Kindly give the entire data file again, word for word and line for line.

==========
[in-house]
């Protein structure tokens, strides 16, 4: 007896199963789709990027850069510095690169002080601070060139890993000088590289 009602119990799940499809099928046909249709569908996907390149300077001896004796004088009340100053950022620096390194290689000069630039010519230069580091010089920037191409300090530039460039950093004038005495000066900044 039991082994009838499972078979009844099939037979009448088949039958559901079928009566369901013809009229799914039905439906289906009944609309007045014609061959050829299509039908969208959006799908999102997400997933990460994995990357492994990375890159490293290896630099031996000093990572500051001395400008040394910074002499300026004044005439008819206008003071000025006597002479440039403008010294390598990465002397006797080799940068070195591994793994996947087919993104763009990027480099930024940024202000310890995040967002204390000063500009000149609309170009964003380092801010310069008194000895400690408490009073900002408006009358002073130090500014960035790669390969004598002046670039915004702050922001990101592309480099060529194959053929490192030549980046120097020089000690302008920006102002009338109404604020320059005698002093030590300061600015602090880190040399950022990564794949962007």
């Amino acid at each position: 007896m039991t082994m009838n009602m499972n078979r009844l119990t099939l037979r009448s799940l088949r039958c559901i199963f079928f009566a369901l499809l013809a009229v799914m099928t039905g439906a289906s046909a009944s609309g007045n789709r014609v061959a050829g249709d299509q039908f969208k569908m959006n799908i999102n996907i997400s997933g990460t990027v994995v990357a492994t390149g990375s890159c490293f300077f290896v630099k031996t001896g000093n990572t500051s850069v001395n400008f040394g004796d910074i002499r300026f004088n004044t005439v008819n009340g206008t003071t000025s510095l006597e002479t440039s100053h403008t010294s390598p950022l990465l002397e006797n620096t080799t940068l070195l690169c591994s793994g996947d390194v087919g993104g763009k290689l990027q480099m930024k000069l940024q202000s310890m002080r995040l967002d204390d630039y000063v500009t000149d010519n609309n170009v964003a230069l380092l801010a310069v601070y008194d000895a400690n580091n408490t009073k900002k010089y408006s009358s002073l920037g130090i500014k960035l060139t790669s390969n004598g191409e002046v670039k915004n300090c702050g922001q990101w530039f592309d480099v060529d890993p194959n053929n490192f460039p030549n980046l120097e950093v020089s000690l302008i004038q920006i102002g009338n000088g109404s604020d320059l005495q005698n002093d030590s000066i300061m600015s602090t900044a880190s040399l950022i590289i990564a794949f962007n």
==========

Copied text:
[in-house]
């Protein structure tokens, strides 16, 4: 007896199963789709990027850069510095690169002080601070060139890993000088590289 009602119990799940499809099928046909249709569908996907390149300077001896004796004088009340100053950022620096390194290689000069630039010519230069580091010089920037191409300090530039460039950093004038005495000066900044 039991082994009838499972078979009844099939037979009448088949039958559901079928009566369901013809009229799914039905439906289906009944609309007045014609061959050829299509039908969208959006799908999102997400997933990460994995990357492994990375890159490293290896630099031996000093990572500051001395400008040394910074002499300026004044005439008819206008003071000025006597002479440039403008010294390598990465002397006797080799940068070195591994793994996947087919993104763009990027480099930024940024202000310890995040967002204390000063500009000149609309170009964003380092801010310069008194000895400690408490009073900002408006009358002073130090500014960035790669390969004598002046670039915004702050922001990101592309480099060529194959053929490192030549980046120097020089000690302008920006102002009338109404604020320059005698002093030590300061600015602090880190040399950022990564794949962007």
């Amino acid at each position: 007896m039991t082994m009838n009602m499972n078979r009844l119990t099939l037979r009448s799940l088949r039958c559901i199963f079928f009566a369901l499809l013809a009229v799914m099928t039905g439906a289906s046909a009944s609309g007045n789709r014609v061959a050829g249709d299509q039908f969208k569908m959006n799908i999102n996907i997400s997933g990460t990027v994995v990357a492994t390149g990375s890159c490293f300077f290896v630099k031996t001896g000093n990572t500051s850069v001395n400008f040394g004796d910074i002499r300026f004088n004044t005439v008819n009340g206008t003071t000025s510095l006597e002479t440039s100053h403008t010294s390598p950022l990465l002397e006797n620096t080799t940068l070195l690169c591994s793994g996947d390194v087919g993104g763009k290689l990027q480099m930024k000069l940024q202000s310890m002080r995040l967002d204390d630039y000063v500009t000149d010519n609309n170009v964003a230069l380092l801010a310069v601070y008194d000895a400690n580091n408490t009073k900002k010089y408006s009358s002073l920037g130090i500014k960035l060139t790669s390969n004598g191409e002046v670039k915004n300090c702050g922001q990101w530039f592309d480099v060529d890993p194959n053929n490192f460039p030549n980046l120097e950093v020089s000690l302008i004038q920006i102002g009338n000088g109404s604020d320059l005495q005698n002093d030590s000066i300061m600015s602090t900044a880190s040399l950022i590289i990564a794949f962007n």